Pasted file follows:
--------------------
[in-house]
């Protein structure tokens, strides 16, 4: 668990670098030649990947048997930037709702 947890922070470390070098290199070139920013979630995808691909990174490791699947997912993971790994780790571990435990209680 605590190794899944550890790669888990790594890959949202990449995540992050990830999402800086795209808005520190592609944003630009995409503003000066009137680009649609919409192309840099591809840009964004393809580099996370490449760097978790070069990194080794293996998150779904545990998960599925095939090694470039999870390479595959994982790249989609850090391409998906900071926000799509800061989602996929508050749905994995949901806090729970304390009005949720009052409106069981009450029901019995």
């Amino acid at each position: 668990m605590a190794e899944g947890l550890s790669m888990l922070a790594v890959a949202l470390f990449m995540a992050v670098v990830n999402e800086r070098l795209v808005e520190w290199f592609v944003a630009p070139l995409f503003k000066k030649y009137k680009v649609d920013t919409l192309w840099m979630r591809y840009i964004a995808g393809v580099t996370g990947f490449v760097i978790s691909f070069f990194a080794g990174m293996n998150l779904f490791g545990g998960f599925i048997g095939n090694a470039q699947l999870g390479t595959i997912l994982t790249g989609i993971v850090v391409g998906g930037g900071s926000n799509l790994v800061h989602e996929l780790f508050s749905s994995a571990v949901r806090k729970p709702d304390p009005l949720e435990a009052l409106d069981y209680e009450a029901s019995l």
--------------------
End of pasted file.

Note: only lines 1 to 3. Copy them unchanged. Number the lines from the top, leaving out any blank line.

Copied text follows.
[in-house]
């Protein structure tokens, strides 16, 4: 668990670098030649990947048997930037709702 947890922070470390070098290199070139920013979630995808691909990174490791699947997912993971790994780790571990435990209680 605590190794899944550890790669888990790594890959949202990449995540992050990830999402800086795209808005520190592609944003630009995409503003000066009137680009649609919409192309840099591809840009964004393809580099996370490449760097978790070069990194080794293996998150779904545990998960599925095939090694470039999870390479595959994982790249989609850090391409998906900071926000799509800061989602996929508050749905994995949901806090729970304390009005949720009052409106069981009450029901019995």
């Amino acid at each position: 668990m605590a190794e899944g947890l550890s790669m888990l922070a790594v890959a949202l470390f990449m995540a992050v670098v990830n999402e800086r070098l795209v808005e520190w290199f592609v944003a630009p070139l995409f503003k000066k030649y009137k680009v649609d920013t919409l192309w840099m979630r591809y840009i964004a995808g393809v580099t996370g990947f490449v760097i978790s691909f070069f990194a080794g990174m293996n998150l779904f490791g545990g998960f599925i048997g095939n090694a470039q699947l999870g390479t595959i997912l994982t790249g989609i993971v850090v391409g998906g930037g900071s926000n799509l790994v800061h989602e996929l780790f508050s749905s994995a571990v949901r806090k729970p709702d304390p009005l949720e435990a009052l409106d069981y209680e009450a029901s019995l």